Greek regional administrations should consider open technologies, including software and data, when drafting their next regional management plans, argues Eel/lak, a Greek open source advocacy organisation founded by 25 universities and research centres. The advocacy group last week sent a letter to the authorities of all thirteen Greek regions, explaining the advantages of this technology.
"Open data and open technologies offer chances to new forms of collaboration. They enable citizens and organisations to participate in regional projects. They make possible new business, both locally and internationally." By adapting a more cooperative model, the group says, public administrations create the conditions that increase the skills of local workforce, offer opportunities to youth and strengthen social cohesion.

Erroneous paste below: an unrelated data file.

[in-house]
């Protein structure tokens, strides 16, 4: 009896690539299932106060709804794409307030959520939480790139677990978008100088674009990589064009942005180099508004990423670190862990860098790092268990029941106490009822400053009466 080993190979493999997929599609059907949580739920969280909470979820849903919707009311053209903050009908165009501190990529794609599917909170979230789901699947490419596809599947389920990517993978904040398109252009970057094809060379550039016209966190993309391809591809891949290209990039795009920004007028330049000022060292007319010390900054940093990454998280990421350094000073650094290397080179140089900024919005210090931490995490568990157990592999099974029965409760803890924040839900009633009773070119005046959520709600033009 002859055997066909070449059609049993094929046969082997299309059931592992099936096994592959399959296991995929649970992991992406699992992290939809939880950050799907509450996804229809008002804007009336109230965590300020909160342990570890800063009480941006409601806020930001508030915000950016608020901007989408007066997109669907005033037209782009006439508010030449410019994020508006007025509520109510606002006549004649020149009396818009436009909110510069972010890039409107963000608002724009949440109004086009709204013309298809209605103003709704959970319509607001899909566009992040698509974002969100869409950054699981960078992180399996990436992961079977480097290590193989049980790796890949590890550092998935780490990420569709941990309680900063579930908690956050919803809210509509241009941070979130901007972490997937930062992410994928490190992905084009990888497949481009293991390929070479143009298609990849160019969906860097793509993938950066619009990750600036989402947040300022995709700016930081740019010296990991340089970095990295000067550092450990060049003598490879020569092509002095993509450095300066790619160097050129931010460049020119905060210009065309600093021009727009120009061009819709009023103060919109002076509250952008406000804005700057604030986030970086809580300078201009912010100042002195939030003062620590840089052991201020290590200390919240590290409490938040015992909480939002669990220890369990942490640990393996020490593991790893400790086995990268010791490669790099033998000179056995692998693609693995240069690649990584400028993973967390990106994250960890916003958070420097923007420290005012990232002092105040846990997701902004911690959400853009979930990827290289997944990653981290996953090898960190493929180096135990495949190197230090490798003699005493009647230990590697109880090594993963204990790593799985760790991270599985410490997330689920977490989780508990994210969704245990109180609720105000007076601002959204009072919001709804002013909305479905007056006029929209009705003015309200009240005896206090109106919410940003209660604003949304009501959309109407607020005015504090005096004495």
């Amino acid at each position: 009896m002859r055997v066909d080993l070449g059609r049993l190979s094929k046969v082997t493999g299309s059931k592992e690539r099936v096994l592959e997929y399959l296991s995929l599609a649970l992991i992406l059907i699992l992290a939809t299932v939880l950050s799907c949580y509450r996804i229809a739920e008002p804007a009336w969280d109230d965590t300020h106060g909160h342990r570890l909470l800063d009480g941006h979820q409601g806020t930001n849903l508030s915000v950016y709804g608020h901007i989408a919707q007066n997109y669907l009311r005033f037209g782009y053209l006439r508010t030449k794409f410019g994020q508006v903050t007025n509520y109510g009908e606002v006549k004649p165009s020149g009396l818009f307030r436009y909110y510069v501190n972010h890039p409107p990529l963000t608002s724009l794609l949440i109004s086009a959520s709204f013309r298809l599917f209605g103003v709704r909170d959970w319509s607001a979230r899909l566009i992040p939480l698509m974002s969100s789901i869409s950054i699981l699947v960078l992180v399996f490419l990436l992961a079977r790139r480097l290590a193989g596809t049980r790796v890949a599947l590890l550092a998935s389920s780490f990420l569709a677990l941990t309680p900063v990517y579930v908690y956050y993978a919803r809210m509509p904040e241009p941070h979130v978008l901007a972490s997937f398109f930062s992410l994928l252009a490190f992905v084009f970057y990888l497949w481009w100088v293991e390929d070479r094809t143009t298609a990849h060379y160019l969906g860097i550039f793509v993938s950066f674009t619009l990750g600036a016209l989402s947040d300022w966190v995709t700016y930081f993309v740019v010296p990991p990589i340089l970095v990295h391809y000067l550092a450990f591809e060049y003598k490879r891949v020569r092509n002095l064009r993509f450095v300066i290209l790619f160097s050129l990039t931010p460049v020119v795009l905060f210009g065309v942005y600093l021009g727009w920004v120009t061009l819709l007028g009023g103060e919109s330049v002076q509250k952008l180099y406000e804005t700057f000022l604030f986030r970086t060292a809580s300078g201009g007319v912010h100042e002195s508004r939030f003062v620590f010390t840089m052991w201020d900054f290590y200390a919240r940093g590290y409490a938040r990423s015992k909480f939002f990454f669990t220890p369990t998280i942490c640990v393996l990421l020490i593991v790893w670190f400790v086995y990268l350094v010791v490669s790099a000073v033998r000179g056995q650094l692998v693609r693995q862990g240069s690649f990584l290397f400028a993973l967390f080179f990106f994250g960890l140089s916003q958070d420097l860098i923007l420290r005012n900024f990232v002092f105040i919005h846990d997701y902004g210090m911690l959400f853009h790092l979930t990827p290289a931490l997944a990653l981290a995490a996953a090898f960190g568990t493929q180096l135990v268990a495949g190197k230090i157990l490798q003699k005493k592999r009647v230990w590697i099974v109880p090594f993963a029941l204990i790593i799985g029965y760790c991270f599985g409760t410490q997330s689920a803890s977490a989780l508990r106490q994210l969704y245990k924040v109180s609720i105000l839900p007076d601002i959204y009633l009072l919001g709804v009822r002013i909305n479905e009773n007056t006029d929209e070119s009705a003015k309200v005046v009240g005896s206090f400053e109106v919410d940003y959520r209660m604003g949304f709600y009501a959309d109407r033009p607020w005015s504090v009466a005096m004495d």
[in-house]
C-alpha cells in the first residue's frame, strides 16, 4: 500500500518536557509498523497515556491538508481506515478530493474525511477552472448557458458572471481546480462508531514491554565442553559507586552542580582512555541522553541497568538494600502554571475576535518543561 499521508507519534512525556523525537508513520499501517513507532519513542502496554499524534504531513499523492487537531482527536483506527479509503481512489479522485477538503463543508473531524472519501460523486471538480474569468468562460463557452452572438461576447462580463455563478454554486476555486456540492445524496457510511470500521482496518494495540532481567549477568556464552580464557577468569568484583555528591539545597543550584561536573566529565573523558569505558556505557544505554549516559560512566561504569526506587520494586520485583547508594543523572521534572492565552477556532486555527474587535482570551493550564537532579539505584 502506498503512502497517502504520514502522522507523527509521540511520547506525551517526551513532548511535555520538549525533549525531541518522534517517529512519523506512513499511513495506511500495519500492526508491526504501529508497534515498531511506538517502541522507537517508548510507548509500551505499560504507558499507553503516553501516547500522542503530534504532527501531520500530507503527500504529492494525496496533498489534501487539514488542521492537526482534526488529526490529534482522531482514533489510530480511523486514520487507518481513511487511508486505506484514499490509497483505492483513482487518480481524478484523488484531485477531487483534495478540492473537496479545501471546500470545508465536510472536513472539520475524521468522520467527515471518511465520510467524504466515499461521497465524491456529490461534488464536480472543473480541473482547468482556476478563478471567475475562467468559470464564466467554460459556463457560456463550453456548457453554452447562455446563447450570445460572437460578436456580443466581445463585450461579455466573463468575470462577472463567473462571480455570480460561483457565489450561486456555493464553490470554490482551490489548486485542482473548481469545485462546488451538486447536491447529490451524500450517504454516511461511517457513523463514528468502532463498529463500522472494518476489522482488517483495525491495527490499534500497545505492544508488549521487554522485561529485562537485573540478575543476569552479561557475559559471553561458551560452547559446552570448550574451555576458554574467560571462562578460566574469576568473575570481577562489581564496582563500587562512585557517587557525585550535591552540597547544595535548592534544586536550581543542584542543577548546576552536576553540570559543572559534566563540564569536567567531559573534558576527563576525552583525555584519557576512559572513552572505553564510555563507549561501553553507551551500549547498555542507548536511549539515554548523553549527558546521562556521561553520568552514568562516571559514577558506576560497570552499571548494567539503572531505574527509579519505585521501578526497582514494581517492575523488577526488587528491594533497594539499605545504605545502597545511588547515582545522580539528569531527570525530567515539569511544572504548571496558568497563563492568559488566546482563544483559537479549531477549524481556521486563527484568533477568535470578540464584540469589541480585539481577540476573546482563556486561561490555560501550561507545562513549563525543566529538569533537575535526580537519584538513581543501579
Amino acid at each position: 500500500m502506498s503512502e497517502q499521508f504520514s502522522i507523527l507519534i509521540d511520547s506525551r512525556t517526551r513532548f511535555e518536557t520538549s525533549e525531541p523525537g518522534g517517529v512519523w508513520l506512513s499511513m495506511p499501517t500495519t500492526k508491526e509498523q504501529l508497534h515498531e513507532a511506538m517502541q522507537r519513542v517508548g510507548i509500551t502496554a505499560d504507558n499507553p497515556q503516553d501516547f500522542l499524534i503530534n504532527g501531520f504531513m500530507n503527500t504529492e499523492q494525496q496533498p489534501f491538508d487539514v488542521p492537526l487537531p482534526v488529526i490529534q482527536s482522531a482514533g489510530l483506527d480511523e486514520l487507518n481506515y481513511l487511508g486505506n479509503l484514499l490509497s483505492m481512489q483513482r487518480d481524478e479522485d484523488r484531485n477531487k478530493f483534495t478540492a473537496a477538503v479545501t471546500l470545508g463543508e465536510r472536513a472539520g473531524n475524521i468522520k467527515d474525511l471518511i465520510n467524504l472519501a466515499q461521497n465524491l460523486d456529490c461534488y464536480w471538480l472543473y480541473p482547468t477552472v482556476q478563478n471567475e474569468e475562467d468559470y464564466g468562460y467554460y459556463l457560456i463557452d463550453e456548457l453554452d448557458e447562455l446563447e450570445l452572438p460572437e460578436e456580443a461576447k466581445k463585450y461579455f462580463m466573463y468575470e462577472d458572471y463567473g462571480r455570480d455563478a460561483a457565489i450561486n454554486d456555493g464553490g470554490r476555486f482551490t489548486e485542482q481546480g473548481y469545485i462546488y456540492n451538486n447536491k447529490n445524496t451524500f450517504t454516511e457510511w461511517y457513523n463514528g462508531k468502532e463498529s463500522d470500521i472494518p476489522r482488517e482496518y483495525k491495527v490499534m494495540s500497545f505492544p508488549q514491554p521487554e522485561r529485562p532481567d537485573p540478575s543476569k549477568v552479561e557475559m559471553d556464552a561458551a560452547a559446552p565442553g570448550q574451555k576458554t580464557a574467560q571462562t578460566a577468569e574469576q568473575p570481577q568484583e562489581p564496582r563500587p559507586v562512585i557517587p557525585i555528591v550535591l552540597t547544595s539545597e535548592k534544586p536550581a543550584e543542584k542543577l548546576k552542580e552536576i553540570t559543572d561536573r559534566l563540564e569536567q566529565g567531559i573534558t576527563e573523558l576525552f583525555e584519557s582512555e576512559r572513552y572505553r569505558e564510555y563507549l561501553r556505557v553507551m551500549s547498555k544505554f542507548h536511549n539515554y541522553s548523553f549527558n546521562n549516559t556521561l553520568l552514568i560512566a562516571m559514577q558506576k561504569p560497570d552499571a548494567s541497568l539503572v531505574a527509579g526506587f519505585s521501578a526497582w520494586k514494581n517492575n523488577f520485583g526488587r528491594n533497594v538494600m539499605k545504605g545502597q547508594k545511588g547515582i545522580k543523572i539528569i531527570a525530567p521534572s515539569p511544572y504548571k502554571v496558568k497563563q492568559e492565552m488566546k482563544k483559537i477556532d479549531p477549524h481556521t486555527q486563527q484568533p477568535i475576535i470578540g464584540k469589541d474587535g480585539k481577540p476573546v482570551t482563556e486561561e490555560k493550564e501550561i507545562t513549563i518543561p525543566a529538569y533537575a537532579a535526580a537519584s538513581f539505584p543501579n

Eel/lak says these are all important arguments, that can be used by the regions to apply for national and European funding in the coming six years. "Regions must show how they support citizens participation in planning and implementation of policies, activities and services. This is a crucial element as it will be the key to funding local and regional actions by the European Commission."
Greece's regions are drafting plans for the next six years, and Eel/lak wants to make sure their plans include free software and open data. The organisation hopes to create a resource centre on these open technologies.
In their document, the organisation recommends regional authorities to contact and to support local open source groups and Internet activists. These enthusiasts can help the public administrations understand this type of software solution, and even result in introducing or develop such applications.